Yesterday, the Chancellor announced the 2022 Autumn Statement. Like many countries globally, the UK is facing economic challenges. The Covid pandemic and Putin’s invasion of Ukraine have cost billions. The Government rightly spent over £400 billion supporting jobs during the pandemic – but this must be paid back now rather than leaving it to future generations.
The Chancellor has been extremely honest that tough but fair decisions have had to be made to restore stability in our economy and to tackle inflation.
I am pleased to see more money announced for schools and the NHS, as well as a plan to boost economic growth. To achieve growth, inflation must be brought down, and debt must fall as a share of GDP. It is also extremely welcome to see benefits uprating in line with inflation and keeping the pensions triple lock.
Some of the key announcements made include:
- To restore economic stability, spending will grow in real terms more slowly than previously planned. For the next two years, departmental budgets will be maintained at the levels set in 2021. After that, they will grow by 1% per year in real terms until 2028.
- There will be an additional £7.7 billion funding for health and social care in the next two years.
- There will be an additional £4 billion for schools over the next two years, with the Schools Budget increasing by £2 billion this year and £2 billion next year to help schools with the rising cost of inflation.
- Defence spending will continue to exceed 2% of GDP. Further details on the path of the Defence Budget will be set out at the Spring Budget.
The tax rises set out in the Autumn Statement raise £25 billion in additional taxes – these taxes are targeted towards businesses, wealthier households and the oil and gas industry. This ensures that we keep to our manifesto commitment to not increase Income Tax, National Insurance or VAT:
- Instead of raising tax rates, the Government is freezing personal tax thresholds for a further two years. The Additional Rate Threshold (currently those earning over £150k per year) will be reduced to £125,140 from 6 April 2023.
- Windfall taxes on energy companies will be extended and increased. Companies that make genuine windfall profits as a result of the war in Ukraine will have to make an additional contribution. The Energy Profits Levy rate will rise from 25% to 35% from 2023, while a 45% Levy will be applied to extraordinary returns made by electricity generators. These windfall taxes are due to raise £52 billion over six years.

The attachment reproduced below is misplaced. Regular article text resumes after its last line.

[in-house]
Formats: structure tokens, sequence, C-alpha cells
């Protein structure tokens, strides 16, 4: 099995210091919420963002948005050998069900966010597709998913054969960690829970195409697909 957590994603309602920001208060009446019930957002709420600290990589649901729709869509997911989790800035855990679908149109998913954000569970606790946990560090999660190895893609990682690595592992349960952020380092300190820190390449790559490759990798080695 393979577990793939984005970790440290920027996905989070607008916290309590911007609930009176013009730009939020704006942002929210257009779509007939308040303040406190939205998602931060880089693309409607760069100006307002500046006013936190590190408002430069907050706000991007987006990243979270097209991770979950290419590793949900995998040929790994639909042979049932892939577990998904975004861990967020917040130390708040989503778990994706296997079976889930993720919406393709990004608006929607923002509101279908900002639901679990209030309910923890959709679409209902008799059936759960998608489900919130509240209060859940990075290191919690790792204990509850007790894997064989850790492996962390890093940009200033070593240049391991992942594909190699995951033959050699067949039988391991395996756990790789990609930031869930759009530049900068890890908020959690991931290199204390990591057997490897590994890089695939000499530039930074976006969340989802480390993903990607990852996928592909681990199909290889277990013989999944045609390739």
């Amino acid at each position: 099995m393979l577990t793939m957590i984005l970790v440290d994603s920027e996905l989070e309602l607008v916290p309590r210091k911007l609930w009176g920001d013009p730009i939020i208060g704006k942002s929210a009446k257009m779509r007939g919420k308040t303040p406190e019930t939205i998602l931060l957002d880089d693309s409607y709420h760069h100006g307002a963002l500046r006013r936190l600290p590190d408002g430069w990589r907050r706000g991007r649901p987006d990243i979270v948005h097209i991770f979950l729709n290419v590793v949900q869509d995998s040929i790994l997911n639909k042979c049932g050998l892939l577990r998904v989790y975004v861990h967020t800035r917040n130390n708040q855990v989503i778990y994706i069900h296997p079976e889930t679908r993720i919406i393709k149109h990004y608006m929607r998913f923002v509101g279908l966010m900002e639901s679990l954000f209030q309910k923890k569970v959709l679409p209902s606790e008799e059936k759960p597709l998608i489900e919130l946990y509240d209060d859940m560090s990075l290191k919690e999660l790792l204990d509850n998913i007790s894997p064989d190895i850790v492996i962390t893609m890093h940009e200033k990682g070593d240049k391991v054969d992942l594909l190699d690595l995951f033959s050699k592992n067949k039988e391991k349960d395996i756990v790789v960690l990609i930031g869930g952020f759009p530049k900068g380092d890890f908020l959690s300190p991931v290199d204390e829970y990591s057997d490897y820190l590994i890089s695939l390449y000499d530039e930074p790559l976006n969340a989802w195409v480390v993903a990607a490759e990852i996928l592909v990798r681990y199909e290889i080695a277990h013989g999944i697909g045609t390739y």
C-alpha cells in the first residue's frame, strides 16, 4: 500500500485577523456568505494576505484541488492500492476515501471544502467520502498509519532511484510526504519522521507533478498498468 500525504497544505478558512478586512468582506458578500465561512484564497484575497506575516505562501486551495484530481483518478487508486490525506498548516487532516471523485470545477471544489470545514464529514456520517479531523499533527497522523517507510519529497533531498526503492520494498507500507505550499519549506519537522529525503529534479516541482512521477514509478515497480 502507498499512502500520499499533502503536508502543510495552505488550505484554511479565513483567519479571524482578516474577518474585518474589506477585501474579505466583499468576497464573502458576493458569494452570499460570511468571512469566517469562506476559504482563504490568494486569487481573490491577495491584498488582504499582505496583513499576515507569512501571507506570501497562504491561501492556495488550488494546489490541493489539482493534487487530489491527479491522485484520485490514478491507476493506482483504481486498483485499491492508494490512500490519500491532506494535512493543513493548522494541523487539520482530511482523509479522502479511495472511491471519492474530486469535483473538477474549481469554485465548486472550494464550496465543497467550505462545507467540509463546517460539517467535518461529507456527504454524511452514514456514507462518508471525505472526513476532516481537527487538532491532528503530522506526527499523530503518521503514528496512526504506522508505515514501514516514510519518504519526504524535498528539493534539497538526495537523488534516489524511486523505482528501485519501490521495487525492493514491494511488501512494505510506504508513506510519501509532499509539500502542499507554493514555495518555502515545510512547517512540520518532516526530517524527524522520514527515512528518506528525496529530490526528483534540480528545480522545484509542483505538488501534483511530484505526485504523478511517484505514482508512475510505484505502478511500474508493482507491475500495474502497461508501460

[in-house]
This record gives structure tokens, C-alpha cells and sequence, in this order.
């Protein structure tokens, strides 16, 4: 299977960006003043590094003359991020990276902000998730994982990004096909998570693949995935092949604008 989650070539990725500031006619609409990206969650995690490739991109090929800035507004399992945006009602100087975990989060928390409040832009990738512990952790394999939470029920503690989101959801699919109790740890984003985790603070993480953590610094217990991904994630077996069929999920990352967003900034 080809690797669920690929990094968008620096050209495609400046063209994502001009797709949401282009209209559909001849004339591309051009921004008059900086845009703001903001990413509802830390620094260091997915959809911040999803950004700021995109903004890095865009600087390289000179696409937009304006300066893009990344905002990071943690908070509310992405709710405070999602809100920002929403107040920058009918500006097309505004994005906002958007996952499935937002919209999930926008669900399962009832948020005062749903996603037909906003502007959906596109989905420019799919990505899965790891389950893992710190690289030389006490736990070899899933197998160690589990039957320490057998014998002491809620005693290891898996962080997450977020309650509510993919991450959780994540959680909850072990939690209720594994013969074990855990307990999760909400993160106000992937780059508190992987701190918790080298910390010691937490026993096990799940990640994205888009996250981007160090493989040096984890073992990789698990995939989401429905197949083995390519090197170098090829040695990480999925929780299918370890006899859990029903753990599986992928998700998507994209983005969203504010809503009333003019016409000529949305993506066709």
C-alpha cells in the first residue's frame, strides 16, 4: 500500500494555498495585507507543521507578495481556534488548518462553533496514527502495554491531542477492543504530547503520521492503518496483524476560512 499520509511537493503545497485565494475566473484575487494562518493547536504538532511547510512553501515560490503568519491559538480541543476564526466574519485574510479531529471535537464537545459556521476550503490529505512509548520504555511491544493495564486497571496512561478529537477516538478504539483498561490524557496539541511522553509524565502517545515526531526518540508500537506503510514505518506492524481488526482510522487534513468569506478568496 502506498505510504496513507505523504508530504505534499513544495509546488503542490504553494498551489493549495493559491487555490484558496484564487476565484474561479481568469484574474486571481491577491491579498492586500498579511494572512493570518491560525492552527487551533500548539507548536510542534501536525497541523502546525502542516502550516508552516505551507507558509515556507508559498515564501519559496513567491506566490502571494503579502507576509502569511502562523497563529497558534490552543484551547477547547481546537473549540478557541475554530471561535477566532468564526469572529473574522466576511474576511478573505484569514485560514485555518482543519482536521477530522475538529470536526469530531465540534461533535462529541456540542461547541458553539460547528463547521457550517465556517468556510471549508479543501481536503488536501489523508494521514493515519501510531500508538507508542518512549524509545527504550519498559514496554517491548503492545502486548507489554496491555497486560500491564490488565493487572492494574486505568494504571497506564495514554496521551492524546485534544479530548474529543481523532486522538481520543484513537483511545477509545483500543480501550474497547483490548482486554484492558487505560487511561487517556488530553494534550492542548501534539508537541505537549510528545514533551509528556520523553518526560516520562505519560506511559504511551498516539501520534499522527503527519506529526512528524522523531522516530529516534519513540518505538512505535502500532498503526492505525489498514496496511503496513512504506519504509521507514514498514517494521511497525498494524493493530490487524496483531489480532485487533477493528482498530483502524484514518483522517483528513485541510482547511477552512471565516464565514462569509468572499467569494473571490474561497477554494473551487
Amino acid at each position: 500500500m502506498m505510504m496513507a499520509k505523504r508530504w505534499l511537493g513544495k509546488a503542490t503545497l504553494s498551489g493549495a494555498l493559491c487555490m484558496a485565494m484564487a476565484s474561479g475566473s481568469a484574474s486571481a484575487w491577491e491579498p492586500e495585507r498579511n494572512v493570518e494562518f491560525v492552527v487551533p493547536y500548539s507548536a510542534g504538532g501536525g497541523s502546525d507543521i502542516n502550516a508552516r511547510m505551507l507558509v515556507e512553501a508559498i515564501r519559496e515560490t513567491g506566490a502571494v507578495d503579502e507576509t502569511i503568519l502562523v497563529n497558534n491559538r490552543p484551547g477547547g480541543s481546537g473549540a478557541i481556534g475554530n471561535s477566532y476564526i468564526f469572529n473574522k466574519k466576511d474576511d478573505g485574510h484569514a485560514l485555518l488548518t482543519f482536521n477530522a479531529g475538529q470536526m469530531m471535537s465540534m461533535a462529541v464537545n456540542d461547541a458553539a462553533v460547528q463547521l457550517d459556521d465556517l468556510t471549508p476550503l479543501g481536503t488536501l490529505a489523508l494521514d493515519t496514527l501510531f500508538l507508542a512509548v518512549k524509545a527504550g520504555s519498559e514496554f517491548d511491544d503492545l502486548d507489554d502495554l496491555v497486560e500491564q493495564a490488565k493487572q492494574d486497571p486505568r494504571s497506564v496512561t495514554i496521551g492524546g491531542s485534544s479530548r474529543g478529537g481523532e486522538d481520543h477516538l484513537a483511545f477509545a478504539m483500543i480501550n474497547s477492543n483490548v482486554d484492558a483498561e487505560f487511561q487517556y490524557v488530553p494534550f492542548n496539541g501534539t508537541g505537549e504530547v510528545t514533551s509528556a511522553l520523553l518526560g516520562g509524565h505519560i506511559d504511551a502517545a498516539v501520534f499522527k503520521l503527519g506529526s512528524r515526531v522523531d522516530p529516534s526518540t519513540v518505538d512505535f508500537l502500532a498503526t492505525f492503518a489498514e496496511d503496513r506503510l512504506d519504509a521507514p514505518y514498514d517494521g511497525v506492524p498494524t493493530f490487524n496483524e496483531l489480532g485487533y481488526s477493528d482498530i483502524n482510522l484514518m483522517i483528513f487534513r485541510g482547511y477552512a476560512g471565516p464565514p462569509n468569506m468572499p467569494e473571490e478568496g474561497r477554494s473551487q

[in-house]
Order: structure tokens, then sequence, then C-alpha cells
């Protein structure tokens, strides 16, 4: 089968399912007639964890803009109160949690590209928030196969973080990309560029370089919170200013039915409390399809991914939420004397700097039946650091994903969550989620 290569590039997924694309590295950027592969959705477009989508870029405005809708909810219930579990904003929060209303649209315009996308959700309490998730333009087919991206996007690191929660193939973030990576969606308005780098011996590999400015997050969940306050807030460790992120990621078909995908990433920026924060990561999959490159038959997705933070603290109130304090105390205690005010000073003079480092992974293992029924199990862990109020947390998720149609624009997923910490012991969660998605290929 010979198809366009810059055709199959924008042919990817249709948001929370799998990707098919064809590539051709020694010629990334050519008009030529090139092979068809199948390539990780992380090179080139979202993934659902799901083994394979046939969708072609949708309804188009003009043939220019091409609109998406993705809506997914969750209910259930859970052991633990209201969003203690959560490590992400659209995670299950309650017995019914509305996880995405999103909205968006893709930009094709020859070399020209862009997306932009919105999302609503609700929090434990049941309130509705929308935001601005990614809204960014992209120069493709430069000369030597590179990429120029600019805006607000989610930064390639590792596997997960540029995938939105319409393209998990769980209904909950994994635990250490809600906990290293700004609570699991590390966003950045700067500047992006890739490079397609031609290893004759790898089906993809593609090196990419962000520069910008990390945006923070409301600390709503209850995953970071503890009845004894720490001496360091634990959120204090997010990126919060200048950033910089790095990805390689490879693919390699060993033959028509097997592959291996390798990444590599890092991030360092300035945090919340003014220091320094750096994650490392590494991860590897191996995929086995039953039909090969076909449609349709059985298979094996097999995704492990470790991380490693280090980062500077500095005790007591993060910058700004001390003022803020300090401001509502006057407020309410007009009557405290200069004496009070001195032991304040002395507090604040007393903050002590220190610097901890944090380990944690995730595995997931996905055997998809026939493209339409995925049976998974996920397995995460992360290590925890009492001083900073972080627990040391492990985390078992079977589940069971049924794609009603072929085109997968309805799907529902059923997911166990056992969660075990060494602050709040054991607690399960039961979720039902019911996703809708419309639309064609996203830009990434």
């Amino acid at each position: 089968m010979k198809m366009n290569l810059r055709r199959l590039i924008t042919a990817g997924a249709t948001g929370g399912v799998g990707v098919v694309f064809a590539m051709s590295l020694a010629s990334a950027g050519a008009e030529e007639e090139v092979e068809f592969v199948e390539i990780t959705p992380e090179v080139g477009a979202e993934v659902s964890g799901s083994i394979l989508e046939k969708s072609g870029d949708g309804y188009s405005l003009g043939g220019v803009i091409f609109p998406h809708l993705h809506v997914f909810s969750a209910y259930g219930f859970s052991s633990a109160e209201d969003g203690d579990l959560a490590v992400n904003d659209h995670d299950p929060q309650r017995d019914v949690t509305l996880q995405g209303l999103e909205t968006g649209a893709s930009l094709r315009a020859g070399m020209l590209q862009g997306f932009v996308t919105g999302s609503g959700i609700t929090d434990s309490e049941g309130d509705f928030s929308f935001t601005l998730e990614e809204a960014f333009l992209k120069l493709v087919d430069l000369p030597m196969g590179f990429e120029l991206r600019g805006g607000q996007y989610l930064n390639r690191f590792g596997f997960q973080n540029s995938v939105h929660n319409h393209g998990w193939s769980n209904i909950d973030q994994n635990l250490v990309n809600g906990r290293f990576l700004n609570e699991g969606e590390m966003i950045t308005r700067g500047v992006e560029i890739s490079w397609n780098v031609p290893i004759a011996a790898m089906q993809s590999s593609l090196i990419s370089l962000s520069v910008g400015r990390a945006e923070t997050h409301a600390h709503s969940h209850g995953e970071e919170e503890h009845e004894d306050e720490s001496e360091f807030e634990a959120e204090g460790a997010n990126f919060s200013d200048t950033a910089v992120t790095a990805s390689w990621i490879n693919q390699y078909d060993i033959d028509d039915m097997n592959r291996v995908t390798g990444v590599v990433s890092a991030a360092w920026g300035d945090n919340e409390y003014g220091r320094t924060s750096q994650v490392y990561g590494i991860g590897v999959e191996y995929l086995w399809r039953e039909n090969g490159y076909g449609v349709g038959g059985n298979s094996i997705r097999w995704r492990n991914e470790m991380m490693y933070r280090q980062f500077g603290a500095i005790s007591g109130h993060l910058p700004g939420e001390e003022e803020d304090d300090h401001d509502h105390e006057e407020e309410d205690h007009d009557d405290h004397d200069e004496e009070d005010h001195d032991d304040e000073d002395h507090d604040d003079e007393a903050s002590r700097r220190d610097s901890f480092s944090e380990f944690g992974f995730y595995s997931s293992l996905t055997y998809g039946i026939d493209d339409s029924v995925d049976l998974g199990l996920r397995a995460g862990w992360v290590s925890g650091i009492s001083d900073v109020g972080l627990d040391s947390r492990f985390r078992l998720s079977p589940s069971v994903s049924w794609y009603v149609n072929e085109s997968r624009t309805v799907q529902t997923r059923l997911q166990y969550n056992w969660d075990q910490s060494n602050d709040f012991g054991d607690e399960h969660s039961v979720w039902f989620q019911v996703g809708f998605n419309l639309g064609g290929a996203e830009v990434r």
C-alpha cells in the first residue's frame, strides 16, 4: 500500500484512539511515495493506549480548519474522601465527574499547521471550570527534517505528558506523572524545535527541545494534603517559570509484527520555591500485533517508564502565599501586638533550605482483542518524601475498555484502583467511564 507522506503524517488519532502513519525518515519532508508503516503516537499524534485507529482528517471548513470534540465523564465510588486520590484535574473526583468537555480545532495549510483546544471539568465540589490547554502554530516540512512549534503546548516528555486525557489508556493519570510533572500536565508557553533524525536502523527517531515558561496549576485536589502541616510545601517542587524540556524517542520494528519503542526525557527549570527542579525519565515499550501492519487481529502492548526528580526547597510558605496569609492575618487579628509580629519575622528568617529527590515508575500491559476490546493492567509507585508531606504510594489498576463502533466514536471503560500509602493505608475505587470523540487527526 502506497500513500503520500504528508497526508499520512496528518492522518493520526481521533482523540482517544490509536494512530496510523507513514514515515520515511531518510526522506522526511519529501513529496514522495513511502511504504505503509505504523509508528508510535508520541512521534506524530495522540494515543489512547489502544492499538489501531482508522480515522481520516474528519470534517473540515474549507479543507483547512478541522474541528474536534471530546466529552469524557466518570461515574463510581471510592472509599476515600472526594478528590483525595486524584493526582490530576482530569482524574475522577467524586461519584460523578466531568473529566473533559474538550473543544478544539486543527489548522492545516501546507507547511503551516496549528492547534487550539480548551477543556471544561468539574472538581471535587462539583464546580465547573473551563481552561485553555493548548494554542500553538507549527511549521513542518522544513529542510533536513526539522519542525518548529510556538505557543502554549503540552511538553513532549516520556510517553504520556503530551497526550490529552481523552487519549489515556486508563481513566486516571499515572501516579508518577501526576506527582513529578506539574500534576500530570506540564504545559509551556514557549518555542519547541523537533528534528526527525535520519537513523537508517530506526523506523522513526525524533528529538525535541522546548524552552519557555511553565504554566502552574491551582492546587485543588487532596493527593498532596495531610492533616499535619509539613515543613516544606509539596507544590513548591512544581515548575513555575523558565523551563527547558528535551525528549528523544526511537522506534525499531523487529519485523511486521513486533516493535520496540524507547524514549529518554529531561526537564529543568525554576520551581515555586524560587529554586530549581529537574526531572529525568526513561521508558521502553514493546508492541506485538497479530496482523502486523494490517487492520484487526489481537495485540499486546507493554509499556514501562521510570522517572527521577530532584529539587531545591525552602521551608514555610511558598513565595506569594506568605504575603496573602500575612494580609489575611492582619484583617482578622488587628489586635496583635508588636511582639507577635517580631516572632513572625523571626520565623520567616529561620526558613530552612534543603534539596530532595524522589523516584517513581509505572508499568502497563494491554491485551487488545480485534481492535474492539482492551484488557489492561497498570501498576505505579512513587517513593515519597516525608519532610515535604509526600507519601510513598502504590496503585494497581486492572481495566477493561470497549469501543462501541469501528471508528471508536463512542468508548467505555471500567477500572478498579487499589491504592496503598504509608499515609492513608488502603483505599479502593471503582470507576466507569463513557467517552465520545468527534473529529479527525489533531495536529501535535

Low-income households will be protected:
- The Energy Price Guarantee will continue to support everyone for another year. This winter, as is currently in place, the price households pay for the energy they use will be capped, meaning a typical household will pay £2,500. From April 2023, the price cap will rise so that a typical household will pay no more than £3,000.
- There will be an additional £12 billion of targeted support for the most vulnerable households. This years cost of living payments will continue, and next year there will be extra one-off payments for £900 for the 8 million households on means-tested benefits, £300 to pensioners, and £150 for disability benefit recipients.
- The Pensions Triple Lock will be protected, meaning that in April the State Pension will rise in line with inflation – which will be the biggest cash increase in the State Pension ever.
- Benefits will be uprated in line with inflation in 2023-24. This means the average uplift for a households’ Universal Credit will be around £600.
As ever, there are more announcements that I haven’t been able to mention above. You can see further information on the below links: